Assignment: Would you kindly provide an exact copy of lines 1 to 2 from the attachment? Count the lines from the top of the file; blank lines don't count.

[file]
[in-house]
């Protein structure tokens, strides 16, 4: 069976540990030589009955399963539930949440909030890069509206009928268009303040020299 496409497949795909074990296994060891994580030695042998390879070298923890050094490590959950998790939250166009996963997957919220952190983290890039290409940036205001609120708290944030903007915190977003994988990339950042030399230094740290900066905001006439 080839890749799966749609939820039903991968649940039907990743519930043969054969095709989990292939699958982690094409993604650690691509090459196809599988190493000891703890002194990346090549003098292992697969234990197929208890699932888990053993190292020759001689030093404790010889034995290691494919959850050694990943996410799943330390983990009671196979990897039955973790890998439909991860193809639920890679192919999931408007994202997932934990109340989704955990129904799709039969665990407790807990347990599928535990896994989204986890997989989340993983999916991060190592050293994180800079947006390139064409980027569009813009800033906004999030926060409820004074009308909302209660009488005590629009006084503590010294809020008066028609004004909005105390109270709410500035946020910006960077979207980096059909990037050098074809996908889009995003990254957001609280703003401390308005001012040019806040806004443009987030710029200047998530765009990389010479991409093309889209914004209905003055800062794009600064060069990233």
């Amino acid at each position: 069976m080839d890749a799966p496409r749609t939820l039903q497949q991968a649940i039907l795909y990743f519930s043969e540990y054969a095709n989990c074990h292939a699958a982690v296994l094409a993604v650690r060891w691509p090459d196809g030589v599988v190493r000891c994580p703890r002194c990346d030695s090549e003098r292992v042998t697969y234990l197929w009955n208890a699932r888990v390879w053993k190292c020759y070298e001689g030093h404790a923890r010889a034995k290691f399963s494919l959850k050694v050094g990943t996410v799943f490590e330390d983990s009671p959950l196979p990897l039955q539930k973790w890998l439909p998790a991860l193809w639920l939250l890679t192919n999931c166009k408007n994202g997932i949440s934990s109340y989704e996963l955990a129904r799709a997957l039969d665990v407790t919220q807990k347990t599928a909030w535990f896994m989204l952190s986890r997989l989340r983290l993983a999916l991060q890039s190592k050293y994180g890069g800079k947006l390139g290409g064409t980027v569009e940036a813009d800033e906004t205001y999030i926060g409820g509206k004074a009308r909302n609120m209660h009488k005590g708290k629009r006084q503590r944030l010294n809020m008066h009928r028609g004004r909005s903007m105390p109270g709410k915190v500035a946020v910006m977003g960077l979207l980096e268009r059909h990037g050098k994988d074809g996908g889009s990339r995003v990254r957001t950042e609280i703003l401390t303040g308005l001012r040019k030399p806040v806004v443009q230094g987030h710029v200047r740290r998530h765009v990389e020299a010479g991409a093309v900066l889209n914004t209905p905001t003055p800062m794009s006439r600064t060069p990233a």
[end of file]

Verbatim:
[in-house]
């Protein structure tokens, strides 16, 4: 069976540990030589009955399963539930949440909030890069509206009928268009303040020299 496409497949795909074990296994060891994580030695042998390879070298923890050094490590959950998790939250166009996963997957919220952190983290890039290409940036205001609120708290944030903007915190977003994988990339950042030399230094740290900066905001006439 080839890749799966749609939820039903991968649940039907990743519930043969054969095709989990292939699958982690094409993604650690691509090459196809599988190493000891703890002194990346090549003098292992697969234990197929208890699932888990053993190292020759001689030093404790010889034995290691494919959850050694990943996410799943330390983990009671196979990897039955973790890998439909991860193809639920890679192919999931408007994202997932934990109340989704955990129904799709039969665990407790807990347990599928535990896994989204986890997989989340993983999916991060190592050293994180800079947006390139064409980027569009813009800033906004999030926060409820004074009308909302209660009488005590629009006084503590010294809020008066028609004004909005105390109270709410500035946020910006960077979207980096059909990037050098074809996908889009995003990254957001609280703003401390308005001012040019806040806004443009987030710029200047998530765009990389010479991409093309889209914004209905003055800062794009600064060069990233």